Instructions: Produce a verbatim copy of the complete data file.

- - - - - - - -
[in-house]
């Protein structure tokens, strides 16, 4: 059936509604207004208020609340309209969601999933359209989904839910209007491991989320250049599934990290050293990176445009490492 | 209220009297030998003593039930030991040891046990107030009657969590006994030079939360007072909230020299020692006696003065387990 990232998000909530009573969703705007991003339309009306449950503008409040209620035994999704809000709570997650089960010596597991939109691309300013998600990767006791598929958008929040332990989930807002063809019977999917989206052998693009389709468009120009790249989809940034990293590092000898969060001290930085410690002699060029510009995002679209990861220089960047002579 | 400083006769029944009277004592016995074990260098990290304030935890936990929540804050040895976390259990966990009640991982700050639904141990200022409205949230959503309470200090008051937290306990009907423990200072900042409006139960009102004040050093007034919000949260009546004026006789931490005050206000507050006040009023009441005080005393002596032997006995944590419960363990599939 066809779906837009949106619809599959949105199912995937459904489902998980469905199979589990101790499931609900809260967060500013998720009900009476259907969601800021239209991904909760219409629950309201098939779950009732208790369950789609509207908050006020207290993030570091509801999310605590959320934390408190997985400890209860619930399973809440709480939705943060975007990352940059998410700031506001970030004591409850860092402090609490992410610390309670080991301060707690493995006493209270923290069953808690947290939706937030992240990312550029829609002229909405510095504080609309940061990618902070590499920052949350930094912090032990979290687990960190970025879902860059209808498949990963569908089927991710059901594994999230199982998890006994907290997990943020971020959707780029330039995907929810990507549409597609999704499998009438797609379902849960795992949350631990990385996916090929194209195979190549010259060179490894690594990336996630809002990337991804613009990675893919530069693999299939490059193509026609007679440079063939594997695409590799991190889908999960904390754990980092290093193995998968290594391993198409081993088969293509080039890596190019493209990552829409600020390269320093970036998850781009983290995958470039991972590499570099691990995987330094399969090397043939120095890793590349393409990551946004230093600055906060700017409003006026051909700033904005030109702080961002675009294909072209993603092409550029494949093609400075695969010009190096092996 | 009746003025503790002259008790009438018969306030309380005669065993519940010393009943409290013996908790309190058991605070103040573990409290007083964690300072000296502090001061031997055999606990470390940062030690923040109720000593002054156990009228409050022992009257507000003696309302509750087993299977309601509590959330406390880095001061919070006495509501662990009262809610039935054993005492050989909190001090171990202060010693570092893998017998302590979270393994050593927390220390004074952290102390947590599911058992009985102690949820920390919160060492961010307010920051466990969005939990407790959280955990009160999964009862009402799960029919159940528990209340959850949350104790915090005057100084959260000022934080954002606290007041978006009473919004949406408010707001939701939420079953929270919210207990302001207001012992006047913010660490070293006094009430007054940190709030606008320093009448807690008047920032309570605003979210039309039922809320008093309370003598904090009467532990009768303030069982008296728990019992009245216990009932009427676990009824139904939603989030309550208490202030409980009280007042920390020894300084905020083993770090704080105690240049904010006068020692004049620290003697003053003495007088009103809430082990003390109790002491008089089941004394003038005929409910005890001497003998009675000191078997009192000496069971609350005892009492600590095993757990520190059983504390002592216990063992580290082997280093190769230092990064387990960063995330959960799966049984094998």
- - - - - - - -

[in-house]
């Protein structure tokens, strides 16, 4: 059936509604207004208020609340309209969601999933359209989904839910209007491991989320250049599934990290050293990176445009490492 | 209220009297030998003593039930030991040891046990107030009657969590006994030079939360007072909230020299020692006696003065387990 990232998000909530009573969703705007991003339309009306449950503008409040209620035994999704809000709570997650089960010596597991939109691309300013998600990767006791598929958008929040332990989930807002063809019977999917989206052998693009389709468009120009790249989809940034990293590092000898969060001290930085410690002699060029510009995002679209990861220089960047002579 | 400083006769029944009277004592016995074990260098990290304030935890936990929540804050040895976390259990966990009640991982700050639904141990200022409205949230959503309470200090008051937290306990009907423990200072900042409006139960009102004040050093007034919000949260009546004026006789931490005050206000507050006040009023009441005080005393002596032997006995944590419960363990599939 066809779906837009949106619809599959949105199912995937459904489902998980469905199979589990101790499931609900809260967060500013998720009900009476259907969601800021239209991904909760219409629950309201098939779950009732208790369950789609509207908050006020207290993030570091509801999310605590959320934390408190997985400890209860619930399973809440709480939705943060975007990352940059998410700031506001970030004591409850860092402090609490992410610390309670080991301060707690493995006493209270923290069953808690947290939706937030992240990312550029829609002229909405510095504080609309940061990618902070590499920052949350930094912090032990979290687990960190970025879902860059209808498949990963569908089927991710059901594994999230199982998890006994907290997990943020971020959707780029330039995907929810990507549409597609999704499998009438797609379902849960795992949350631990990385996916090929194209195979190549010259060179490894690594990336996630809002990337991804613009990675893919530069693999299939490059193509026609007679440079063939594997695409590799991190889908999960904390754990980092290093193995998968290594391993198409081993088969293509080039890596190019493209990552829409600020390269320093970036998850781009983290995958470039991972590499570099691990995987330094399969090397043939120095890793590349393409990551946004230093600055906060700017409003006026051909700033904005030109702080961002675009294909072209993603092409550029494949093609400075695969010009190096092996 | 009746003025503790002259008790009438018969306030309380005669065993519940010393009943409290013996908790309190058991605070103040573990409290007083964690300072000296502090001061031997055999606990470390940062030690923040109720000593002054156990009228409050022992009257507000003696309302509750087993299977309601509590959330406390880095001061919070006495509501662990009262809610039935054993005492050989909190001090171990202060010693570092893998017998302590979270393994050593927390220390004074952290102390947590599911058992009985102690949820920390919160060492961010307010920051466990969005939990407790959280955990009160999964009862009402799960029919159940528990209340959850949350104790915090005057100084959260000022934080954002606290007041978006009473919004949406408010707001939701939420079953929270919210207990302001207001012992006047913010660490070293006094009430007054940190709030606008320093009448807690008047920032309570605003979210039309039922809320008093309370003598904090009467532990009768303030069982008296728990019992009245216990009932009427676990009824139904939603989030309550208490202030409980009280007042920390020894300084905020083993770090704080105690240049904010006068020692004049620290003697003053003495007088009103809430082990003390109790002491008089089941004394003038005929409910005890001497003998009675000191078997009192000496069971609350005892009492600590095993757990520190059983504390002592216990063992580290082997280093190769230092990064387990960063995330959960799966049984094998």